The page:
“We would not provide insurance for them so they would have great difficulty getting customers,” he said.

And he hinted that one of his aims for when he next travels abroad in the Middle East would be to convince Gulf countries to increase their output — though he denied asking his hosts in Saudi Arabia specifically to start pumping more oil.

“I’ve indicated to them that I thought they should be increasing oil production generically, not to the Saudis particularly,” he said.

Biden’s troubles at home become magnified by his successes abroad

American presidents always have more unilateral leeway on their foreign policy priorities than on their domestic agenda, which usually requires congressional cooperation.

For Biden, the phenomenon appears magnified. His muscular approach to arming Ukraine and rallying the west behind Russian sanctions bears little resemblance to his struggles advancing domestic policy at home.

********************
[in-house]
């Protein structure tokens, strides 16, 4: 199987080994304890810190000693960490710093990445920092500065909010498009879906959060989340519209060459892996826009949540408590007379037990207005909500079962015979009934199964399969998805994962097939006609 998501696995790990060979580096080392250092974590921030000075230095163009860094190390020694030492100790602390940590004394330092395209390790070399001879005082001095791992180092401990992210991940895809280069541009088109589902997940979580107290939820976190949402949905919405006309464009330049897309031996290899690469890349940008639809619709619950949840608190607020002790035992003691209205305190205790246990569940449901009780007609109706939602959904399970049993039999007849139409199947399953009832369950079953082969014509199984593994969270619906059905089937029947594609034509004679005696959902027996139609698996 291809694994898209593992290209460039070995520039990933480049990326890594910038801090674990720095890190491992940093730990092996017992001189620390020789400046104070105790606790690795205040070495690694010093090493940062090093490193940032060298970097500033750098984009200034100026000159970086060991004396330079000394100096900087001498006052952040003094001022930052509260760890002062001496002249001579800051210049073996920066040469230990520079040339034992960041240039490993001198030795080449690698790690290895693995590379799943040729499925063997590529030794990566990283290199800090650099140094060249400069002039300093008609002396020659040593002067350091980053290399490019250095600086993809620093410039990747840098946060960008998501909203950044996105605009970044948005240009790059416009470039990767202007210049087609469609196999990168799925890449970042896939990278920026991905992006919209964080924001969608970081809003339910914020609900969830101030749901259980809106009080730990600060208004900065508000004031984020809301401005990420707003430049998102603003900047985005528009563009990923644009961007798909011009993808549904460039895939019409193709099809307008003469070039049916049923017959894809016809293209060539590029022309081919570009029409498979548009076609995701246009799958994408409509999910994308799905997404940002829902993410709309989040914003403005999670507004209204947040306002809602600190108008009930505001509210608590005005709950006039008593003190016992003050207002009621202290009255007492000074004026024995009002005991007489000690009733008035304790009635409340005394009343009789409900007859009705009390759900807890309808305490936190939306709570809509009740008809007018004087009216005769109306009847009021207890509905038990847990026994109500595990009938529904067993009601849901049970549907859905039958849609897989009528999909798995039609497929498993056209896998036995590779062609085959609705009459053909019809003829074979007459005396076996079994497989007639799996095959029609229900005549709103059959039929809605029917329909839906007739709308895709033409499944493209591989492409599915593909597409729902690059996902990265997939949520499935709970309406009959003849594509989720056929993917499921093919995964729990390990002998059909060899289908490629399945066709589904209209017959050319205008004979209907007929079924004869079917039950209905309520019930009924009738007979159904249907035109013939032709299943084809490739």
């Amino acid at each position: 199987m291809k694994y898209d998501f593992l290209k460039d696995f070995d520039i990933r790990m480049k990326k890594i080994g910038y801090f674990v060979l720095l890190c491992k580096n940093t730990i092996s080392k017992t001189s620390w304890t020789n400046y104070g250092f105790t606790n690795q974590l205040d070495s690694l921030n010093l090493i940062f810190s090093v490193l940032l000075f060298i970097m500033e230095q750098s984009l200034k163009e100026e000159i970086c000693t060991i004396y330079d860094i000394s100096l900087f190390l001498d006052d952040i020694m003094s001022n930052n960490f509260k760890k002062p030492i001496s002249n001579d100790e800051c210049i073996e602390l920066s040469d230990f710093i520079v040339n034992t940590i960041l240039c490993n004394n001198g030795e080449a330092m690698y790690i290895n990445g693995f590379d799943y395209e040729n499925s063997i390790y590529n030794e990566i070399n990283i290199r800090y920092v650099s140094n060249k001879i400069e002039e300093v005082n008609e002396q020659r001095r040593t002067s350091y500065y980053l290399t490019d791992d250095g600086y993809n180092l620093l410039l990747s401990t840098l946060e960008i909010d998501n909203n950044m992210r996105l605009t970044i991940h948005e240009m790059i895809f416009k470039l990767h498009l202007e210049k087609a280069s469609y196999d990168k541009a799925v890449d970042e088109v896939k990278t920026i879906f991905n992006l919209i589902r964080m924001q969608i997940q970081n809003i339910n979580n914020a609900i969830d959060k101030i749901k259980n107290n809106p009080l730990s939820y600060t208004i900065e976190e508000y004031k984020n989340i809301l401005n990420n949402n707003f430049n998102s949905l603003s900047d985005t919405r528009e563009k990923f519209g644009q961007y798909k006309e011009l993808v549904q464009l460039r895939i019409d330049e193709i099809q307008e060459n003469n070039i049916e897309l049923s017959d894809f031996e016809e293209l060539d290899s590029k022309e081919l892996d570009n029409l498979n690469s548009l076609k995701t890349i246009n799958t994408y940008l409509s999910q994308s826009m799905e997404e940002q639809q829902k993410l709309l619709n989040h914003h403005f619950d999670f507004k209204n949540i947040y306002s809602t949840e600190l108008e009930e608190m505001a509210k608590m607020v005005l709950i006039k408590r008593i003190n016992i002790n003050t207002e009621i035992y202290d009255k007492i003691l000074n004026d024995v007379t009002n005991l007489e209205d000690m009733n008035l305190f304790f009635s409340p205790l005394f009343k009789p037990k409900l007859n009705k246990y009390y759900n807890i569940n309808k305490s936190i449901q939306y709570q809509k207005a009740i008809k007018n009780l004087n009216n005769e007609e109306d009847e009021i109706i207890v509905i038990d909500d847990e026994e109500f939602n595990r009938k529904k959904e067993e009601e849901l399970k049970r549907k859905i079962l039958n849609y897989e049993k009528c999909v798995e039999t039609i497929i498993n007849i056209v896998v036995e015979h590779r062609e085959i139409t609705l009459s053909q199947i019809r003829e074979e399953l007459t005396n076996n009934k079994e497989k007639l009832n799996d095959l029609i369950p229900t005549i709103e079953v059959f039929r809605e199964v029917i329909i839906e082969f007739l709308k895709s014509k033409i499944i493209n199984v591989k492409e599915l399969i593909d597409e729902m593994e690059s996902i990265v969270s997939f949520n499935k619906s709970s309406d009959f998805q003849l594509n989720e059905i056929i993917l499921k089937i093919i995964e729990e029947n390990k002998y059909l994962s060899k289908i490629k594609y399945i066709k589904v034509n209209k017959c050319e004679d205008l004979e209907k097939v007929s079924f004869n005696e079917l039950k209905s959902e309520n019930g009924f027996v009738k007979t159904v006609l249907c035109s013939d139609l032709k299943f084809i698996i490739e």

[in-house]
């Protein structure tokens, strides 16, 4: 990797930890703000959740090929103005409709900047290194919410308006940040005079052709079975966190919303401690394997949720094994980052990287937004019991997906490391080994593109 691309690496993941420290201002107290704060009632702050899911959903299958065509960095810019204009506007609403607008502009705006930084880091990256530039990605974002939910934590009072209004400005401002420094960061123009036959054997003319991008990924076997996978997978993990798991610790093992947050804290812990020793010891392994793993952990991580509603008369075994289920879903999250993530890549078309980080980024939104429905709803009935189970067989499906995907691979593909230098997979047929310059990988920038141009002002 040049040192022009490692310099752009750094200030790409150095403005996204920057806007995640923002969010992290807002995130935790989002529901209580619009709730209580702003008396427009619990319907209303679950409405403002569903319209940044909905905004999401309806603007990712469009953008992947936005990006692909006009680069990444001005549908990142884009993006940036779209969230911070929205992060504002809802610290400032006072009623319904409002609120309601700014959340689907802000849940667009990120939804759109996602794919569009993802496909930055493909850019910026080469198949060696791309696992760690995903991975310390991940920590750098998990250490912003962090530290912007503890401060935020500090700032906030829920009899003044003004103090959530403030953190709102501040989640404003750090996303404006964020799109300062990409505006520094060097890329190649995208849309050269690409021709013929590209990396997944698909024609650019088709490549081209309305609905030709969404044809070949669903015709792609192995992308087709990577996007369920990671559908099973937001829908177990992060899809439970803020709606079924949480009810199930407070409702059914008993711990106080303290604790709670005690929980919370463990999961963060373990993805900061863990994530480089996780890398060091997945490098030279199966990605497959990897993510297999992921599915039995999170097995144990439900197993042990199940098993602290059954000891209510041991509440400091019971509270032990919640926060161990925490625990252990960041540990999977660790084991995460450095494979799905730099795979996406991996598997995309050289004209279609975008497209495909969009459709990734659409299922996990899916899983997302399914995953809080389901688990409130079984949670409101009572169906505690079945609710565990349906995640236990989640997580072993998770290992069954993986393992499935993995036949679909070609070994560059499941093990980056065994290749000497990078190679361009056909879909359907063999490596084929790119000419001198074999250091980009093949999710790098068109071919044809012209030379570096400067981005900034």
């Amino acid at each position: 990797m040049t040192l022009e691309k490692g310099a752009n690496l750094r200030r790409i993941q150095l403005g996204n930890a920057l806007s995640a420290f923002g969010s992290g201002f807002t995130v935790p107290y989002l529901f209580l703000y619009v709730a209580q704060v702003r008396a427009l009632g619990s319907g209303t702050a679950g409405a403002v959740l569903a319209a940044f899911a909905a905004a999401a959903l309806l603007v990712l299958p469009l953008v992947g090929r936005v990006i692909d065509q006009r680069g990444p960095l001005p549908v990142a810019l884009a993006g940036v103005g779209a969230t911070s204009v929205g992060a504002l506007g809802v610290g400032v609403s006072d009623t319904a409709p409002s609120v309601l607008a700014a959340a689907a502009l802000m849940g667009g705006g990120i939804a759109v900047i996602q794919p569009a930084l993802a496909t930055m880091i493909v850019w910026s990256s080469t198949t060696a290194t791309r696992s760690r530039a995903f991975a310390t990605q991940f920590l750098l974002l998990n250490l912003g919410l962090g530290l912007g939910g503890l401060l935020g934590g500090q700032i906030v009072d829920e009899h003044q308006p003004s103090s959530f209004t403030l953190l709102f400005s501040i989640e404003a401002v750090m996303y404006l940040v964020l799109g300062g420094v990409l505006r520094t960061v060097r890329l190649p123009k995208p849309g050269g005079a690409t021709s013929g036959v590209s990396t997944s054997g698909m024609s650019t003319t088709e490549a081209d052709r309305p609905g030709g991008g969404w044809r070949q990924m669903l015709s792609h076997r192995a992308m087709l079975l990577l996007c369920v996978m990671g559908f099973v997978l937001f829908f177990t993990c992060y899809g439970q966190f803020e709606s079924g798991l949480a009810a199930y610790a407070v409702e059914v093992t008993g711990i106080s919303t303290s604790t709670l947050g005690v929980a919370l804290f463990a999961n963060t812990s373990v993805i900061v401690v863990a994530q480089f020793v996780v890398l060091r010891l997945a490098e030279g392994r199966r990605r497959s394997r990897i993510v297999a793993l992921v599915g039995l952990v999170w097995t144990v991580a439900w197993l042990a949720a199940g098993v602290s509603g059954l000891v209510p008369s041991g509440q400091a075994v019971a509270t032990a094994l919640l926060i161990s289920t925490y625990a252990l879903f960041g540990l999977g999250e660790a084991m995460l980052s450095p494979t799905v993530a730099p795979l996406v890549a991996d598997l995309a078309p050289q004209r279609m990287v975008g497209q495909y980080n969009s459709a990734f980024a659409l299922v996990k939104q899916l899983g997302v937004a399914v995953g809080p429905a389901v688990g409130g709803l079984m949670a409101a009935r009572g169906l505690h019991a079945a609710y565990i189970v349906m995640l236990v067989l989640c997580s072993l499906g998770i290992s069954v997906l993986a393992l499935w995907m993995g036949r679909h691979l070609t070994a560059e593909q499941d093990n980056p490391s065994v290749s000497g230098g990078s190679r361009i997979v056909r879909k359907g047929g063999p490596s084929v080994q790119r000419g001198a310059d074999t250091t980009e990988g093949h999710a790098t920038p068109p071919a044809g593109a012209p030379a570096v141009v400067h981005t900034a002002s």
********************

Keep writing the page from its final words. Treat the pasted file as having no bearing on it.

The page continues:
Some Democrats have privately complained Biden doesn’t appear willing to fight as hard for his domestic priorities, like restoring abortion and voting rights, than he is for Ukraine.

In some ways, the disparate level of success at home and abroad is exacerbated by the war in Ukraine. Biden’s objectives on the foreign stage — to punish Russia — are making things harder for him domestically, since higher gas prices are eroding his political capital.

He is not the only leader facing severe political headwinds. The British Prime Minister, the French President and the German Chancellor are each confronting voter dissatisfaction at home.

Yet Biden seems particularly plagued by a sour national mood he seems unable to improve and even a Democratic Party that has begun quietly questioning his leadership.

As he returns to Washington on Thursday, he will find the challenges he left behind last week haven’t gone anywhere.